Step by step to making an E-textiles product.

Circuit around the back of the scarf;
1. Download the pattern piece pdf.

2. Cut out the fabric following the pattern piece.

3. Taylor tack through the pattern piece and fabric. (This will be your marks where the LED’S will be placed.)


4. Gently pull the paper pattern piece away from the fabric. (Through the taylor tacks)
5.Place LED’S through the fabric. (tack marks) Once through the fabric, bend out the legs according the circuit plan.


6. Thread up a sewing machine with conductive thread within the bobbin underneath and standard thread through the needle. (on top)
7. Stitch (Straight stitch) line from where the battery will be placed (positive side) to the main (first) LED, leaving thread over at the beginning to hand stitch to the battery.


8. Then stitch from the negative side of the battery to the popper furthest away. (using straight stitch)
Ensure thread is left over at the beginning of the circuit and at the end, in order to hand stitch the battery and poppers to the fabric.
9. Hand stitch the poppers and battery onto the scarf using the thread left over into the correct place. (See plan on pattern piece.) Test to ensure the main circuit works, by pressing the poppers together. (The single light should light up.)


10. Mark out with taylor chalk the stitch lines to follow to join the remaining LEDS to the circuit.
11. The stitch (on a sewing machine, using straight stitch) across each positive and negative sides to join up the parallel lights, with conductive thread.
Ensure that all the positive sides join together and all the negative sides join together. (A positive cannot join with a negative or the circuit will not work.)
12. Test to ensure the circuit works correctly with the additional LEDS attached by joining the poppers together.
(All lights should light up)
13. Cut off all loose threads around the circuit.


Circuit at the end of the scarf;
14. Place the pattern piece onto the bottom end of the scarf and taylor tack through the paper to mark out where each LED and tilt switch will be placed.
15. Gently remove the pattern piece from the fabric.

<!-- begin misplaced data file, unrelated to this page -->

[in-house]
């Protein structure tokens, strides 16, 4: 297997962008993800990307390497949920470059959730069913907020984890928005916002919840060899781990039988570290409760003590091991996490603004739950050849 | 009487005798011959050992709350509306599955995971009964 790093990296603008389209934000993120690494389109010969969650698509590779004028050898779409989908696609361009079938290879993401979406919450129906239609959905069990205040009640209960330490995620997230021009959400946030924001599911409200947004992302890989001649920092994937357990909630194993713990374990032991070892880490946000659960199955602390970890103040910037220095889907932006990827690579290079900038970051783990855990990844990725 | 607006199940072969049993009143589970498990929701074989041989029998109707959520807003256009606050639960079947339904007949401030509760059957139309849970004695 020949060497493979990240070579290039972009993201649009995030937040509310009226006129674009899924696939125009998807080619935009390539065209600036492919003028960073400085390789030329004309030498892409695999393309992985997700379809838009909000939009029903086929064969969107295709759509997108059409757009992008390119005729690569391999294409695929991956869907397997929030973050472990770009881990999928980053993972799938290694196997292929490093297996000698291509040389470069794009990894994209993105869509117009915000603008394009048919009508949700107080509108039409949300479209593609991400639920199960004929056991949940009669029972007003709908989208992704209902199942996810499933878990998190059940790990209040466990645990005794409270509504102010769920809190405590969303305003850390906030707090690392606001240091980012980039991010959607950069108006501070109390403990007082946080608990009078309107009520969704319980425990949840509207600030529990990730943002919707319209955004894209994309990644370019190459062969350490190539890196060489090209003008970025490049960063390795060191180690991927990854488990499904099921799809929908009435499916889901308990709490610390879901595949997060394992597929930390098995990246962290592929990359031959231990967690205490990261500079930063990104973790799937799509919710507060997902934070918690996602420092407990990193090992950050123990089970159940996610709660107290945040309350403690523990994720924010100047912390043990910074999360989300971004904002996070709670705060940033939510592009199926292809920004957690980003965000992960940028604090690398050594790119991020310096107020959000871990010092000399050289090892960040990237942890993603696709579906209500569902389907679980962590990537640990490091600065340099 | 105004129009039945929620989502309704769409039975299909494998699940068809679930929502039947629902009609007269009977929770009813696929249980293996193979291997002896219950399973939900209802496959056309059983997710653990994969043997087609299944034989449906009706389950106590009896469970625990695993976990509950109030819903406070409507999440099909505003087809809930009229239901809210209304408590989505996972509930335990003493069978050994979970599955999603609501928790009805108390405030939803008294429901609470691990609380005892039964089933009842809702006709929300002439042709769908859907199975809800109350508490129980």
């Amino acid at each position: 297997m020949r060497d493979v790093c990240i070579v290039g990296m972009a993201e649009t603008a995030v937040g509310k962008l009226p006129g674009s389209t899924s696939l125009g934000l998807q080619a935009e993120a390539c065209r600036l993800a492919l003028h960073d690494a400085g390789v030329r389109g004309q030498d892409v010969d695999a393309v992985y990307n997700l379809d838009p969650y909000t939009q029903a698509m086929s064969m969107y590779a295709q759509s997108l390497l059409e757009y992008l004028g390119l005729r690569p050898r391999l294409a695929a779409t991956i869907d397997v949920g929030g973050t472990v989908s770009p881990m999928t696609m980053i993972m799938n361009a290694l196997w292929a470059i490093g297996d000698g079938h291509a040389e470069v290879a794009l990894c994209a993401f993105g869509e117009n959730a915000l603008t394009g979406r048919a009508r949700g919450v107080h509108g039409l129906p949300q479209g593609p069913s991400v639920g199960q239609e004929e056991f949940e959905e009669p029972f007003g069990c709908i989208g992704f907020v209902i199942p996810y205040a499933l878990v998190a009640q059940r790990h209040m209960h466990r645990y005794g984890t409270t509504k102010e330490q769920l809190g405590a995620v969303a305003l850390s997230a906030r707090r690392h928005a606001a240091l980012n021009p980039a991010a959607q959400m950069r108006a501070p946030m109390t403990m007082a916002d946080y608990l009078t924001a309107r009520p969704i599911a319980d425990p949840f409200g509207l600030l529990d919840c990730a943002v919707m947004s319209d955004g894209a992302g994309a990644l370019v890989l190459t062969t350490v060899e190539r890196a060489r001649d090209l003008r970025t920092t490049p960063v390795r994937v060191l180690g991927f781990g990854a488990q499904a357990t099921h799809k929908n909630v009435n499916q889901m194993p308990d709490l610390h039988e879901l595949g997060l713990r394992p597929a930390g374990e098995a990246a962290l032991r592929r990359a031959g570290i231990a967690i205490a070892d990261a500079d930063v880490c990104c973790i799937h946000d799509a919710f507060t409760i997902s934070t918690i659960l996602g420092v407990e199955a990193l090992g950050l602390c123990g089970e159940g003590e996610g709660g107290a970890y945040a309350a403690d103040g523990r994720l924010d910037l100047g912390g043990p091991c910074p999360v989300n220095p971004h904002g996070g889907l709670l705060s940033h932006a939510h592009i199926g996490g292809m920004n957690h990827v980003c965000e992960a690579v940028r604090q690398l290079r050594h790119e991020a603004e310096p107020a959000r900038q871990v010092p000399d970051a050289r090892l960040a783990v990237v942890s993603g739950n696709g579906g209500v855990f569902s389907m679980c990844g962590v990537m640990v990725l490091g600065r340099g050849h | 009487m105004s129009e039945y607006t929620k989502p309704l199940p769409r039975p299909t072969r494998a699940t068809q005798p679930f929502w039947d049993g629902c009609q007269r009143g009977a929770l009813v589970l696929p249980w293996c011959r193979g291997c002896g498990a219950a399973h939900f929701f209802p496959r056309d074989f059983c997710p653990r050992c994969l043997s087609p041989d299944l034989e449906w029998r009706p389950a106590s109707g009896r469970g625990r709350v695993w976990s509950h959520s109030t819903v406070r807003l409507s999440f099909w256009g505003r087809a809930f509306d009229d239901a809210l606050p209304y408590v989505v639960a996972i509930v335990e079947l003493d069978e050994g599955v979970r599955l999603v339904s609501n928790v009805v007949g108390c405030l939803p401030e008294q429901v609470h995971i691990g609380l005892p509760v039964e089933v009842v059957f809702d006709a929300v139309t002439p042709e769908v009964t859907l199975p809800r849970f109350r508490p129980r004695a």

16. Then using taylor chalk, mark out the circuit following the diagram on the pattern piece.


17. Push through the LEDS where they’ve been marked out and bend open the legs on the other side.
Ensure that the positive legs face the outer edge of the fabric and the negative sides points to the inside of the fabric – (mark out for clarity.)


18. Using a sewing machine (Conductive thread underneath) stitch from the positive battery point for 2cm and then leave a small gap for the switch to be stitched in. Continue to stitch after the gap.
Ensure thread is left at the beginning to attach to the battery.
19. Using a sewing machine (straight) stitch from the negative side of the battery through to where the tilt switches will be placed.
Ensure thread left at the beginning to attach to the battery.


20. Using a sewing machine (straight) stitch across the negative sides of the LEDS across to the off cuts of conductive threads.
21. Then change the sewing machine settings to a zig zag stitch and with random motion, stitch the loose threads to the fabric.


22. Hand stitch in the battery using the thread left (purposefully) at the beginning.
23. Using conductive thread, thread through beads, with a nut hanging at the end of the thread.
The nut will touch the chunk of conductive thread and activate the circuit to light up the LEDS.


24. Hand stitch on the hanging tilt switch (with beads and nuts) into the places marked out with taylor tacks.
25. Cut off any loose threads.



26. Rip the shear fabric into long strips.

27. Pin on strips across the length of the fabric and then straight stitch (using a sewing machine) across the top of the strip.


Ensure you leave a 1cm gap in between strips. Also ensure that you remove the pins as sewing and that the LED’s can still be seen.

28. After all the strips are secured, clump various different materials together (to fill the gaps) such as yarns and pin down.

29. Then using a needle and thread, hand stitch the clumps of yarns into place using basic tacks.


31. Cut off all loose threads.


32.  Pin the backing fabric onto the scarf upside down, so that when folded through, the backing material and embellished material are facing the correct way.



33. Using a non conductive material (such as Bondaweb) secure over the conductive track lines, ensuring the positives and negatives can not touch when worn.

34. Using a sewing machine (straight stitch) around the outside of the scarf, leaving one end open at the end to pull the scarf the correct way around. Also, when stitching, ensure a small gap is left open at the battery (end of the scarf) to ensure a switch and a non conductive fastening can be attached.


35. Hand stitch in the switch using conductive thread. Which will complete the circuit at the bottom of the scarf. 


36. Using a sewing machine (straight stitch) across the bottom to finish the scarf.

37. Cut off any loose threads.